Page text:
PHRA PATHAWI (พระปฐวี)
In the "Geographical description of Ayutthaya: Documents from the palace" are eight sacred places mentioned outside the city of Ayutthaya, being the
glory of the capital since olden times. [1] One of these eight places is Phra Pathawi (1) located at
Wat Phra Phuttha Chai in Nong Pla Lai sub-district of
Sara Buri, featuring a natural relief-like image of the Buddha on a limestone rock face. The location is 8 Km south of the center of Saraburi City and 33 Km
from Phra Phuttha Bat.

Legend has when the Buddha set foot in the area of Sara Buri, he went to the Kataka Mountain (2) (Phra Phutthachai Mountain) to teach a hunter, what
lead the latter to become a saint. When the Buddha wanted to return, Phra Kataka (the former hunter) asked for a memorial gift for him to worship. The
Gautama Buddha revealed himself by projecting his image on the rock face of the Phra Phuttha Chai Mountain.

The part of the rock wall displaying the image is embedded in a pagoda, with a terrace offering a panoramic view of the surrounding area. On the east side is
a reclining Buddha with the feet in an uncommon posture, with next to it a number of Gandara-styled Buddha images. Near the large Buddha image are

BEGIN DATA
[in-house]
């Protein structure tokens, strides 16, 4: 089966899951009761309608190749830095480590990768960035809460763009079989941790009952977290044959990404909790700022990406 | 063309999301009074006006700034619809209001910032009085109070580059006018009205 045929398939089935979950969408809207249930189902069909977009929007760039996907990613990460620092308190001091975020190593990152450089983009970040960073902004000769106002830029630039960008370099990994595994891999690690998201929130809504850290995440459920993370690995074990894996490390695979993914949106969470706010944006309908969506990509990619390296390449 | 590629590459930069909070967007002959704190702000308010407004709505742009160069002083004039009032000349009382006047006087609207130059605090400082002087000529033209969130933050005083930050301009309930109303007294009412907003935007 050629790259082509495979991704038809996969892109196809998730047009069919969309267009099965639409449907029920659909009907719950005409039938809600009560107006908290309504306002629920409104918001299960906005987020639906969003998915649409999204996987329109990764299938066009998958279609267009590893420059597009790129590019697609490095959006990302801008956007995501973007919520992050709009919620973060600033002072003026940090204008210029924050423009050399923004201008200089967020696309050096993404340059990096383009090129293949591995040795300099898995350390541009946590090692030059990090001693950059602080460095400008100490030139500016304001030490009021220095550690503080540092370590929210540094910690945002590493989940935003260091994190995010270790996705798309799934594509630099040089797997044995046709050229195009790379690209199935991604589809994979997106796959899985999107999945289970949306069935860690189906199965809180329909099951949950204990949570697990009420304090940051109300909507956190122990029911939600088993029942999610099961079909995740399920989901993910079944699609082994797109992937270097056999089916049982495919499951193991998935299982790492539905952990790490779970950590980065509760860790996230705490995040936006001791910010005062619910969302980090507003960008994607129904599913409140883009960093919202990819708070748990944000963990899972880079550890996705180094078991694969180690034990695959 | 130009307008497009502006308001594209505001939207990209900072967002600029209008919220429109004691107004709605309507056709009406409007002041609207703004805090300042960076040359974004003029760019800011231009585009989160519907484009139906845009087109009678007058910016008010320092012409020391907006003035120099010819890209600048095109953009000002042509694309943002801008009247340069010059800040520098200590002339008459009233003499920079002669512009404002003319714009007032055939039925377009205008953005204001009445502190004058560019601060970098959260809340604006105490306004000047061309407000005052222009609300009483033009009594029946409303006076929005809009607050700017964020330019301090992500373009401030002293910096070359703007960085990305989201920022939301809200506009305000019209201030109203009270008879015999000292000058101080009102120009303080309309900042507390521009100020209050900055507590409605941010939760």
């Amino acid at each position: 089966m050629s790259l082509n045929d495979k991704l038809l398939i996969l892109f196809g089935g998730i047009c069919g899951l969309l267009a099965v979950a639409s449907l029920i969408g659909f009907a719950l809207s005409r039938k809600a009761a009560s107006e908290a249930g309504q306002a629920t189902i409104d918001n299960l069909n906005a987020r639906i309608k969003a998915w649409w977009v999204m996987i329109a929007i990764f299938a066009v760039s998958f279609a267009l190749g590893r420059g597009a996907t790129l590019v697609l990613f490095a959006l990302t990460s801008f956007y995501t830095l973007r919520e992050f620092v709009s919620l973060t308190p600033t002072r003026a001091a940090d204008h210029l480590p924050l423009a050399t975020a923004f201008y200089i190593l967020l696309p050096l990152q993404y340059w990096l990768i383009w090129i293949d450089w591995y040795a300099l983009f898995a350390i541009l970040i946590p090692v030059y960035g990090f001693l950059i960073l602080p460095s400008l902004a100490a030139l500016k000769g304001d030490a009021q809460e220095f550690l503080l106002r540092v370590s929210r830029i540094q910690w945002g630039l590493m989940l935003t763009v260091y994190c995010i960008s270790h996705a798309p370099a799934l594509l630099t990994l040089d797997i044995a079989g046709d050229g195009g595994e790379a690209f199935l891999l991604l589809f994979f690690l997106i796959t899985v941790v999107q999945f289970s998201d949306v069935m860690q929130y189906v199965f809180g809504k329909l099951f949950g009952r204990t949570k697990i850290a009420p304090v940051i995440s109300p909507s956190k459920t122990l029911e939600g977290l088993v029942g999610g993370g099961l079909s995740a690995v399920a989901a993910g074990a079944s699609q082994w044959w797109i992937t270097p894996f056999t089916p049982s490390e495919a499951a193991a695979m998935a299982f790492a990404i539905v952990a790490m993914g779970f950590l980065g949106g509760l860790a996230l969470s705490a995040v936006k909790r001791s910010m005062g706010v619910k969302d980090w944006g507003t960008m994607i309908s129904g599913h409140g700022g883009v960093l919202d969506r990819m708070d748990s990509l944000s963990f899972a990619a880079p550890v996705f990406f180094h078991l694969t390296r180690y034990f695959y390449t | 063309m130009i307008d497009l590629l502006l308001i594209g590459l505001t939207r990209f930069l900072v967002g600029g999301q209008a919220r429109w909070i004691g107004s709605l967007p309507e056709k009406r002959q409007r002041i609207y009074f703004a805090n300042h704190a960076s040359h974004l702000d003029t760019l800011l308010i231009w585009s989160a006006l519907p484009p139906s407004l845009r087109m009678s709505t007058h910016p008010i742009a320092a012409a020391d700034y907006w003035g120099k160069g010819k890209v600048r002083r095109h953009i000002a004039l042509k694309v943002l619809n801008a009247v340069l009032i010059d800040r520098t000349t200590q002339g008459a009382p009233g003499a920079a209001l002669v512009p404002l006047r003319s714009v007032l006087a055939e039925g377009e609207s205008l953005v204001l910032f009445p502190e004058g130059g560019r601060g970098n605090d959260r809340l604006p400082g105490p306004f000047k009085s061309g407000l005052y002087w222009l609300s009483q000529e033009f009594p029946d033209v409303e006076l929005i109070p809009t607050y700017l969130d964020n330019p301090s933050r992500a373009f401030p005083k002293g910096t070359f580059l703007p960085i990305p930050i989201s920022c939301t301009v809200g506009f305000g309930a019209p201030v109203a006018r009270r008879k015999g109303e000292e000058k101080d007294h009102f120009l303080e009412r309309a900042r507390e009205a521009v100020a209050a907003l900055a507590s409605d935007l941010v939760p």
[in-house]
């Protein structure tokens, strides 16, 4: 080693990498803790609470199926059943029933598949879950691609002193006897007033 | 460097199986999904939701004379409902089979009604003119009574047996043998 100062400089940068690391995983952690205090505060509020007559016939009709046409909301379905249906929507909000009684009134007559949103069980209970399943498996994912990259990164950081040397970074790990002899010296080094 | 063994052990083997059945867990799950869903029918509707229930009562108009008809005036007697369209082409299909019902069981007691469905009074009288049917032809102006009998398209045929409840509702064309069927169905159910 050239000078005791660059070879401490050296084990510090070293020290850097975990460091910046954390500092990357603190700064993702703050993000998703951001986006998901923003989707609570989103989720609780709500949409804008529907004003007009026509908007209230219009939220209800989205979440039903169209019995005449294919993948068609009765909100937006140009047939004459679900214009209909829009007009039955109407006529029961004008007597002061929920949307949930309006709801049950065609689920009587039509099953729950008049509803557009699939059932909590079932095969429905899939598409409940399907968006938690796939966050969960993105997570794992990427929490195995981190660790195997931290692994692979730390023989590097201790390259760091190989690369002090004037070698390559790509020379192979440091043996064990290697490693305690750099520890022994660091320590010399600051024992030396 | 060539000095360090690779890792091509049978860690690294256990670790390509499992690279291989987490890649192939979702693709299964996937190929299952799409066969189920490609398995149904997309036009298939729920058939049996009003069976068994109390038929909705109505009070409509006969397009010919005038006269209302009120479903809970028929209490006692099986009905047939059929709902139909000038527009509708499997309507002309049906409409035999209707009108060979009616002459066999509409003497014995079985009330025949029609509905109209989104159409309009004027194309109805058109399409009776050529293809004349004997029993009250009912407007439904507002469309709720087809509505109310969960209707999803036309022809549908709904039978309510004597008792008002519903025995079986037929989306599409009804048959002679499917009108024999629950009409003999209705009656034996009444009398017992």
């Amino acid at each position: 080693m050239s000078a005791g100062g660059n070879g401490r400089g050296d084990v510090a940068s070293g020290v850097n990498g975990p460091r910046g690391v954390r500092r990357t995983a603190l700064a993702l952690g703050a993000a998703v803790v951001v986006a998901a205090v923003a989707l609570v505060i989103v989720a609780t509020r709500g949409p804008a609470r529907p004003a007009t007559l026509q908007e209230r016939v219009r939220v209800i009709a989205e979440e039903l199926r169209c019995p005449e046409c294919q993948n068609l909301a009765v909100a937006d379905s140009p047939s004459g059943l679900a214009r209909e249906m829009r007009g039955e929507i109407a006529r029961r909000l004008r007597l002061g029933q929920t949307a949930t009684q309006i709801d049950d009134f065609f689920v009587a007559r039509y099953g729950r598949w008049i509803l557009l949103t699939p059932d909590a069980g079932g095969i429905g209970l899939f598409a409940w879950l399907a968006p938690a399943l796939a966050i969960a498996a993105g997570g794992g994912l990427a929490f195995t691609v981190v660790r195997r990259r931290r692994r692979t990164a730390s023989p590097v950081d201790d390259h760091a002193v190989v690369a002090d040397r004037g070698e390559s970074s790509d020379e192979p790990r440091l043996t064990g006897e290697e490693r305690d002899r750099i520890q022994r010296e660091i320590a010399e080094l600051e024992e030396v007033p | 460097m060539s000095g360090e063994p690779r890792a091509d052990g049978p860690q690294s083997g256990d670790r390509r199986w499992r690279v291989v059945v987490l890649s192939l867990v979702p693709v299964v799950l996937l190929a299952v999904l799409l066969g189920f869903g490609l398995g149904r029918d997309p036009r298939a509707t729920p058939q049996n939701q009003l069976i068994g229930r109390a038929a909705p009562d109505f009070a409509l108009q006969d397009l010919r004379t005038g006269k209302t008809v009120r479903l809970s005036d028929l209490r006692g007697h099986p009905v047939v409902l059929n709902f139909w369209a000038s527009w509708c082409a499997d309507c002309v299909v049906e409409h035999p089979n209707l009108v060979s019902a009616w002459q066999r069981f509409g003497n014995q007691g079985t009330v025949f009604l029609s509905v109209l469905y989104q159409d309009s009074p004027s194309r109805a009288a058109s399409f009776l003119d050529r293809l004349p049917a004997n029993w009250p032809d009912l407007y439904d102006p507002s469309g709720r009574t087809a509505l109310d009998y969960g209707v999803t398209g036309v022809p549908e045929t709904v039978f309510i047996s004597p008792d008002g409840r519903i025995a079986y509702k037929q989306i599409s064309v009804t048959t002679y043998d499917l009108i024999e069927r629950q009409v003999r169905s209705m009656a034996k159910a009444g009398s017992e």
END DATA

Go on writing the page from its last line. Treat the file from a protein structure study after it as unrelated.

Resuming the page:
gilded carvings in the rock said to be engravings by the Kings of the Chakri Dynasty on visit to Phra Phuttha Chai. The monastic enclosure can be reached
by stairs.

I found two references of royal visits in the Royal Chronicles of Ayutthaya. The chronicles mention a visit of King Süa (r. 1703-1709) to Phra Patahwi in
1709, shortly before falling sick and dying and a visit of King Suriyamarin (r. 1758-1767) in begin 1765. The texts speak of the "Mountain of the Earth"
which is a reference to Pathawi (1), while the Holy Mirror could be the so called shadow (mirage) of the Buddha (เงา); though it remains a guess.

"Then [the King] offered veneration, took His leave, advanced the procession of His warriors, groups of elephants and brave forces along
towards the east and, crossing the Teak Forest Branch of the Mother of Waters in the district of the Teak Forest, went to the
Mountain of the
Earth
. His Majesty ascended it to offer veneration to the image of the Holy Buddha and then remained there for three days." [2]

"When the first month arrived His Majesty the Supreme Holy Buddhist Lord Omnipotent went up in holy royal procession to venerate the Holy
Mirror at the Mount of the Earth
and stayed for two days. Then His Majesty came back down and went up to venerate the Footprint of the
Holy Buddha and perform the Buddhist celebration of revolving the holy tapers for an entire seven days. Then His Majesty returned to the Holy
Grand Metropolis."
[3]

Without much doubt this place must have been visited by the Ayutthayan Kings during their stay at Wat Phra Phuttha Bat. Legend said that Phra Pathawi
was discovered in the reign of King Songtham (Intharacha) (r. 1610/1611-1628) after the Footstep of the Buddha was found.

Henri Mouhot visited the place end 1858 and noted that Pathawi was visited by Laotian pilgrims, while the Phrabat was mainly done by the Siamese. Here
under is a description of Pathawi by Mouhot.